Re: [-empyre-] cultural interfacing

Hi Everyone:

First, this is a fascinating conversation. As an artist, a scholar and a teacher, I have been involved in studying new media culture, primarily as it relates to place and space (geography and social/cultural space). Some of my MFA-IA portfolio is online at under the reIMAGing SPlACE link. I add more as time allows.

That said, I am of the opinion (currently unfixed and subject to change as the proliferation of the network progresses) that we can use the web to empower and to educate. Through my work, I have shown how this can be so. I have also seen many network spaces where bigotry, hatred, discrimination, etc... continue.

Another site of mine, , unites folks throughout the world who have a coal mining heritage or an interest in the one or many of the facets of coal mining (industry, socioeconomics, ethnicity, etc ...) Mine Country began as a site to foster preservation and promote understanding of regional history (Appalachian Pennsylvania Anthracite Region). Over the years, it has become a vast network of scholars, researchers, students, history buffs, etc... Its online clubs, especially the Anthracite Region YAHOO! group, remain active and I do very little within the networked groups to foster discussion. It happens on its own and I love watching this.

As for, it's highly experimental and most interesting. Each of the art projects is based in place and each has a different aim. The photo gallery (My Coal Country link) is the most interesting to date. Rather than wax prosaic ad nauseum, I'll encourage you to visit the My Coal Country portion of the portfolio (under reIMAGing SPlACE).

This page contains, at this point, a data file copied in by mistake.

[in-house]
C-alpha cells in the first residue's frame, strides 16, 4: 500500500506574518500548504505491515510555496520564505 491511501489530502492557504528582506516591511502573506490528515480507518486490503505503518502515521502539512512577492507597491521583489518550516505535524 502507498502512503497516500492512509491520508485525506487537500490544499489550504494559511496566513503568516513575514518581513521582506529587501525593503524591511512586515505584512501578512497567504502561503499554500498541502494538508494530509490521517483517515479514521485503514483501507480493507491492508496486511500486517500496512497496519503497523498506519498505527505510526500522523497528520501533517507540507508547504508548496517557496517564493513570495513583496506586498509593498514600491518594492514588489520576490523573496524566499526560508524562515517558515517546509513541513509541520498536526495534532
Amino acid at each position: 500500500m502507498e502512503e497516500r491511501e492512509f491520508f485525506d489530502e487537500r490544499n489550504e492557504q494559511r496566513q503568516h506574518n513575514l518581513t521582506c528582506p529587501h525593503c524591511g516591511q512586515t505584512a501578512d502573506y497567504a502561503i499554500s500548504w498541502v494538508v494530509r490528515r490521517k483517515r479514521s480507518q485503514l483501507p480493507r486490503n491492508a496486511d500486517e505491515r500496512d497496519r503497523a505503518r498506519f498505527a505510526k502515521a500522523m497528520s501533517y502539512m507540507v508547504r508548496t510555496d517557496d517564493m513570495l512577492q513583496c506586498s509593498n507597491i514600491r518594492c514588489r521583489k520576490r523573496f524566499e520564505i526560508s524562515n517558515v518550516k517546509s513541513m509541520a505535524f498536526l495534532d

Due to concerns about lack of access and lack of broadband access, I try to keep the sites minimal in design. For instance, at the My Coal Country gallery, the photographs will load fairly fast and people can go through them via clicks. For broadbanders, there is also music. When I designed this portion of the site, I tried to be mindful of the right for dialuppers to enjoy the gallery and lose nothing without waiting around for the music.

Gawd, I am going on. Again, this is a fascinating discussion to me and your "voices" have given me much to ponder as my work continues.

Christine Goldbeck

----- Original Message ----- From: "ricardo miranda zuniga" <>
To: "soft_skinned_space" <>
Sent: Wednesday, September 07, 2005 7:08 PM
Subject: Re: [-empyre-] cultural interfacing


I'm having trouble seeing the mistaken assumption that the account of
the killing of the 5 contract workers was from an Australian newspaper
as an interesting observation in terms of the geographical underpinnings
of the network.  It strikes me more as a naive assumption in not
recognizing the speed of information sharing due to the network.  I
would expect that most people would assume that the information
originated from the gulf coast and also that the report itself would
cite where it was taken from.  I'd be interested in reading more about
the geographical underpinnings that came to mind as you read the exchange.

One geographical and cultural element of the network that I find
interesting is that apparently transnational corporations are beginning
to pay more attention to researching and constructing web sites that
exist specifically to cater to a given culture and/or geographical
location.  With the growth of web accessibility, corporations are
increasingly concerning themselves in using the web to access new market
places and in doing so it seems that a universal web site format does
not exist.  I'm paraphrasing from Michael Cronin's Translation and
Globalization as he discusses the growing need for translators that will
help in the design of website usability for non-Western target groups.

It seems to me that as globalization tactics get smarter and diversify,
we are merely facing new modes of colonization.  As more people access
the web, many, particularly the youth of a given culture will be
attracted to newness and freshness so that US pop sites such as MTV2